First though, I’ll share a little of my research with you. The very first brownie is credited to Bertha Palmer and her pastry chef made as part of a boxed lunch for society ladies attending the 1893 World’s Columbian Expedition in Chicago. This brownie is still being made today and may be purchased at the Palmer House Hotel. So, if you happen to be in Chicago, and you love brownies, that’s where to sample the original.

The first known mention of a brownie in a cookbook is in the Boston Cooking-School Cook Book by Fannie Merritt Farmer published in 1896, but this confection did not contain chocolate. It utilized molasses. I’m curious as to what this would taste like, but perhaps not curious enough to try baking it myself. However, by the time the 1906 edition was published, chocolate was included and the recipe is nearly identical to the one we made last week.

Before beginning my revisions for round 2, I had to break down what I thought of round 1 and what needed to change. The thing I liked most about the first brownie was the fact that it tasted like a Tootsie Roll. Was that worth pursuing? I decided that as amusing as it was, that would not be the direction I would go in. What was wrong with the first brownie? A lot. It was too sweet, too chewy and too flat. That was what I would work on.

To achieve these objectives, I did not reduce the sugar. Instead, I upped my chocolate game. This round I used a bittersweet chocolate, doubled the amount and added cocoa powder. I felt like this would bring balance to the brownies. I remembered what a minuscule amount of batter there was last week, so I increased the amount of flour and skipped the sifting. I added a second egg and bumped up the amount of butter just as Ray did, but unlike Ray, I did add a small amount of baking powder and salt. One of the observations Tom had made last week was that he felt the original brownies weren’t mixed well enough, so I incorporated the ingredients differently this time.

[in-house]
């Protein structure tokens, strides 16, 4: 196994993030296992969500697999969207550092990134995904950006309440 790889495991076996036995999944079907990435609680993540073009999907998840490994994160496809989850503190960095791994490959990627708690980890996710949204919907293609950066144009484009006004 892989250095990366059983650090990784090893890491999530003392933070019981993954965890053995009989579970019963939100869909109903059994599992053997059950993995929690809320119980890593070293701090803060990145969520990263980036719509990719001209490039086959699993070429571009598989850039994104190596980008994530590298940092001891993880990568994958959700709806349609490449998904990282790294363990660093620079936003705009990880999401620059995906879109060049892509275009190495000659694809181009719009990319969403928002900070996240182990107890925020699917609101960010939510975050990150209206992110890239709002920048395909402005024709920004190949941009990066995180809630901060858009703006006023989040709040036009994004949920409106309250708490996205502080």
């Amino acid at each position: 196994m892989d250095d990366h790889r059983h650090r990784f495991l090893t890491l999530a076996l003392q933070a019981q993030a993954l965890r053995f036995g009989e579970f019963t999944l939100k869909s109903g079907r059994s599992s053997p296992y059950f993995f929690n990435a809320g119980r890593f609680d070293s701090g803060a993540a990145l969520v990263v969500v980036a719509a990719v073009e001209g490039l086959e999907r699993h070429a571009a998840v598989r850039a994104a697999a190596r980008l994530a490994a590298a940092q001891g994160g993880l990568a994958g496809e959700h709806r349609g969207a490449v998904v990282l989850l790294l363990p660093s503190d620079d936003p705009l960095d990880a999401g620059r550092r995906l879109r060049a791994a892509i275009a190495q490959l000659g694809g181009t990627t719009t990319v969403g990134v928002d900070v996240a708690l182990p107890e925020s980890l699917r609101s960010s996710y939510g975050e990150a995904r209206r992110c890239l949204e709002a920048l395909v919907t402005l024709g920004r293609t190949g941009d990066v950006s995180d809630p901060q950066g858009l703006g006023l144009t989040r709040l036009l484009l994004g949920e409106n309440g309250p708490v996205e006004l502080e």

2nd Time Around Brownies

  • 3/4 cups flour
  • 1/4 cup cocoa powder
  • 1/4 tsp baking powder
  • 1/2 tsp salt
  • 5 TBSP butter
  • 4 oz. bittersweet chocolate 70%
  • 2 eggs
  • 1 cup of sugar
  • 1 1/2 tsp vanilla

Preheat oven to 350F. Grease a 9×9 square baking pan.

Whisk together flour, cocoa powder, baking powder and salt and set aside.

Melt chocolate and butter together in a double boiler or microwave and set aside to cool.

In a large separate bowl, beat eggs, sugar and vanilla until light and fluffy. Add chocolate and butter mixture and beat until well mixed. Add 1/2 of the flour mixture to the batter and once well incorporated, add remaining flour and mix well.

Spread into prepared 9×9 pan and bake for 20 to 25 minutes.

2nd Time Around Brownies